Meals included: Breakfast
  • Day 4

    Follow the Buri Gandaki River up to Dovan.

    Another quite long day as throughout the day the rocky trail undulates, sometimes by the river and sometimes high above the river, passing several small hamlets and farms. The valley narrows and there are some spectacular waterfalls. We start off on the new road track and then descend to the river at Nyauli (please note the trails in this section may change due to a road track being built). Passing through Khanibesi, as the trail continues to undulate, we get glimpses of the Shringi Himal ahead. We have a tea break at Machha Khola (fish river), which is a tributary running into the Buri Gandaki. Continuing up the valley, a short climb followed by a descent brings us to Khorla Besi for lunch. From here a rocky trail climbs up through the forest to Tatopani (which means 'hot water'). The water from the natural hot springs here is funnelled through a few taps in the centre of the village. Crossing the river by bridge the trail wiggles its way to Dovan, where there are a few lodges

    Sleeping altitude: 1000m


    Meals included: Breakfast
  • Day 5

    Ascend through bamboo and rhododendron forest to Jagat and on to Philim (1,565m).

    We continue heading north and after an hour we pass through Shyauli from where there are more ups and downs (some quite steep sections), until we drop to the river at Yaruphant. The trail levels out for a while and then we cross a suspension bridge after which the trail undulates to lunch at Jagat, a well-kept paved village. From Jagat the trail continues up the valley to Sirdabas, offering great views of the Shringi Himal ahead. We then drop down to the river, cross a long suspension bridge and climb steeply up to Philim.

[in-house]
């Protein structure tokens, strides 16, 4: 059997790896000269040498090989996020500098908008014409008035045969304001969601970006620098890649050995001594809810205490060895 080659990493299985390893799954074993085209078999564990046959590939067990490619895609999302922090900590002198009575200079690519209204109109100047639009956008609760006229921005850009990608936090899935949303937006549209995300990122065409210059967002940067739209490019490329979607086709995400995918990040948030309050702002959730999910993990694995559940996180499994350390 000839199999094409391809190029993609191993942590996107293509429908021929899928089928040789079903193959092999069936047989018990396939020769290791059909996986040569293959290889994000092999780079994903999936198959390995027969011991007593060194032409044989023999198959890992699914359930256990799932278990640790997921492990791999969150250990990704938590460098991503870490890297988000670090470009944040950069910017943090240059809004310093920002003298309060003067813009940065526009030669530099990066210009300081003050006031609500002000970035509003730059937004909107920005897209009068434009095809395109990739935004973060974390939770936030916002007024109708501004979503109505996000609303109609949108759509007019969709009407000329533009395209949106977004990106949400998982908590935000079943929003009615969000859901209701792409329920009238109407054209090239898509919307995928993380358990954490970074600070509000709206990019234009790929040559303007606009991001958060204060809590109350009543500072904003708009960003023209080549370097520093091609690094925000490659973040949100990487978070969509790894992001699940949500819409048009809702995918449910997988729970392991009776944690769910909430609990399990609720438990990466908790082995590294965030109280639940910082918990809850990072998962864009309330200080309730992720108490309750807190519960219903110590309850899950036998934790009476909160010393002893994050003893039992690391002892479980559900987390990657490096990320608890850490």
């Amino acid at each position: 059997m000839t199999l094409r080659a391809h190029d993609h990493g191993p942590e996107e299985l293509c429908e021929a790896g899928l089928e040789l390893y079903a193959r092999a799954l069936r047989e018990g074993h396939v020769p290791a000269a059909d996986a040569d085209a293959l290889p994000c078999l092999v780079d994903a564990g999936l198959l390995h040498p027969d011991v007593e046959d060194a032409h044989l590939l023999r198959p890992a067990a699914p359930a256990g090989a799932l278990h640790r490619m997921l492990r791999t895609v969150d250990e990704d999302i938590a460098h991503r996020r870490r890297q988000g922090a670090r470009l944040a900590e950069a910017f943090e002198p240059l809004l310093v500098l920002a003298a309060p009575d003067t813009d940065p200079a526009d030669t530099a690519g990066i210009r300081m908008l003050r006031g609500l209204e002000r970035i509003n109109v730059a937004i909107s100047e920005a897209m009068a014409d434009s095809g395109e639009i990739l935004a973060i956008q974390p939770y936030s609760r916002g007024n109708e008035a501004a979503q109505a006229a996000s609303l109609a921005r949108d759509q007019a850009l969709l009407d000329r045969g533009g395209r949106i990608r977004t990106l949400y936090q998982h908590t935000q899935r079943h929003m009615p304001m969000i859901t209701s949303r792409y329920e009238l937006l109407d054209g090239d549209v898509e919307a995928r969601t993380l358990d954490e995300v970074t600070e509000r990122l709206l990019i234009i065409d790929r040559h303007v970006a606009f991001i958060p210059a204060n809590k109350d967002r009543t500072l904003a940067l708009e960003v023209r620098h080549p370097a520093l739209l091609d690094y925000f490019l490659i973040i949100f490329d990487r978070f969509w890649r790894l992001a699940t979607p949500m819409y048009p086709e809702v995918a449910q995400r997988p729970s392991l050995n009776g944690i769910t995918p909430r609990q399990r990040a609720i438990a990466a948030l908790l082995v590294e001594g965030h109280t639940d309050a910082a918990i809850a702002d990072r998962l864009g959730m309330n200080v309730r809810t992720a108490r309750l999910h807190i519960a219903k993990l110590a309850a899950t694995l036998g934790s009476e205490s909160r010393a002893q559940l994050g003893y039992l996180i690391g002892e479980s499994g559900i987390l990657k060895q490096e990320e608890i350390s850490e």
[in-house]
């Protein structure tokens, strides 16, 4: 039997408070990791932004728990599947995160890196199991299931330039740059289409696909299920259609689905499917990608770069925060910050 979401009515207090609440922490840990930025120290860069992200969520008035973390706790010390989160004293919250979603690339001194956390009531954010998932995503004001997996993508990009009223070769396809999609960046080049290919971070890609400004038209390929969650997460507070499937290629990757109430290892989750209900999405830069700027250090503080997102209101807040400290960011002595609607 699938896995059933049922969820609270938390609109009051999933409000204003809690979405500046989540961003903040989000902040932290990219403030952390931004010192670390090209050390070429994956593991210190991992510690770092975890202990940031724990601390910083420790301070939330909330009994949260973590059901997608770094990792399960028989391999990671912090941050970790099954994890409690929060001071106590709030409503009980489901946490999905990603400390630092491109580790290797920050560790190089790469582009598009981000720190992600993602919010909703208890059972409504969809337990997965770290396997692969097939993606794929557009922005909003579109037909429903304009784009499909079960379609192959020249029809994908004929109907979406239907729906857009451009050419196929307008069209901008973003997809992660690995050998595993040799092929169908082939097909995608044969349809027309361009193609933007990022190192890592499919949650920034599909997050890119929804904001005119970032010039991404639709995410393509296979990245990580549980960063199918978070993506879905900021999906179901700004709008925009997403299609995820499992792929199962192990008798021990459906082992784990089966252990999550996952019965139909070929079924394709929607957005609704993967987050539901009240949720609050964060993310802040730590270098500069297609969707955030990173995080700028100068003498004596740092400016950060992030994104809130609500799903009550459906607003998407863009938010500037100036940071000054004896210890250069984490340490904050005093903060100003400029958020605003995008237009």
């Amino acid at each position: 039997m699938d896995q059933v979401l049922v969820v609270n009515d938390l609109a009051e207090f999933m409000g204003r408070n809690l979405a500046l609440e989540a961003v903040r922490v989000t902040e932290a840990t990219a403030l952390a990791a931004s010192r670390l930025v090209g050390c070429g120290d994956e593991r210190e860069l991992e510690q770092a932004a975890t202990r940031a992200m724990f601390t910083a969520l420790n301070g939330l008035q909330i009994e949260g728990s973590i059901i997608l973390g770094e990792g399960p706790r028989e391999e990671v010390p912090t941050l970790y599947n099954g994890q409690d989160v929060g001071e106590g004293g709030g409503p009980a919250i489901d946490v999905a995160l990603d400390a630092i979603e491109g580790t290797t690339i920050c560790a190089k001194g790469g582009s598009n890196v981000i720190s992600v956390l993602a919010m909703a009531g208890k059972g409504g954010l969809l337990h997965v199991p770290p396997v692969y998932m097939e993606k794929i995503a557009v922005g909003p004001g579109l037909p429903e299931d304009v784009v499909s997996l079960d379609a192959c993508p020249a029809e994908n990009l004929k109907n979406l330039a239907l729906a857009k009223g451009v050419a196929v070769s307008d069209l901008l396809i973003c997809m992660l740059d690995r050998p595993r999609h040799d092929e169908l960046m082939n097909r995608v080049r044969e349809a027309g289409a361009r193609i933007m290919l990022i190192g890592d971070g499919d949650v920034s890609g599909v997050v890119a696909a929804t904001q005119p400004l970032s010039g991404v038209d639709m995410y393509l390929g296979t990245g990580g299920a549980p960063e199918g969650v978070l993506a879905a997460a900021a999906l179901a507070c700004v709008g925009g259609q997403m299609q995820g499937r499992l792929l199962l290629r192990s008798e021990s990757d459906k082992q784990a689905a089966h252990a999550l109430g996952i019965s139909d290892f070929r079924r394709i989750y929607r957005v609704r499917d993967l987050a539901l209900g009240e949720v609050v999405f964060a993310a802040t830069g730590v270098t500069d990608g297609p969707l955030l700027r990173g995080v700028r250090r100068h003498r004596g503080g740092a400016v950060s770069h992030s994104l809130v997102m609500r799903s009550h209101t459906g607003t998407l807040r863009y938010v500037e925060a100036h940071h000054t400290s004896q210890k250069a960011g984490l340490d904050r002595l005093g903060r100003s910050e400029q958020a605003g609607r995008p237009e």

Sleeping altitude: 1565m


    Meals included: Breakfast
  • Day 6

    Trek through terraced hillsides to the Gurung village of Deng (1,870m).

    An easier day today and a wonderful walk. The trail starts today by undulating spectacularly with impressive waterfalls on either side of the valley. Passing the small settlements of Chisapani and Eklabatti we descend a little and cross the river by bridge. At the bridge the trail splits, the trail on the right-hand side of the valley leads to the remote Tsum Valley. We cross to the left and continue following the Buri Gandaki, climbing up at first as the trail rounds the valley, which becomes narrower. We cross the river twice more as we undulate up the valley through forest to Phewa, and further on to the small village of Deng.

    Sleeping altitude: 1870m


    Meals included: Breakfast
  • Day 7

    Cross the river and ascend via a magnificent valley to Ghap (2,110m).

    Another shorter day today. From Deng we descend to the river and cross by bridge. After the river our route climbs, steeply in places, up onto a spectacular trail. We pass through some small settlements as we ascend the impressive valley. We will see mani stones (prayer stones) carved into wayside rocks, a sign that we are now in a Buddhist area. We pass through the small settlements of Rana and Bihi Phedi. The trail continues ascending (sometimes steeply) but at one point descends to cross the river. We will get to Ghap by lunchtime and in the afternoon, there is an optional walk up the hill behind the lodge for spectacular views across to Prok and of the whole valley.

    Sleeping altitude: 2110m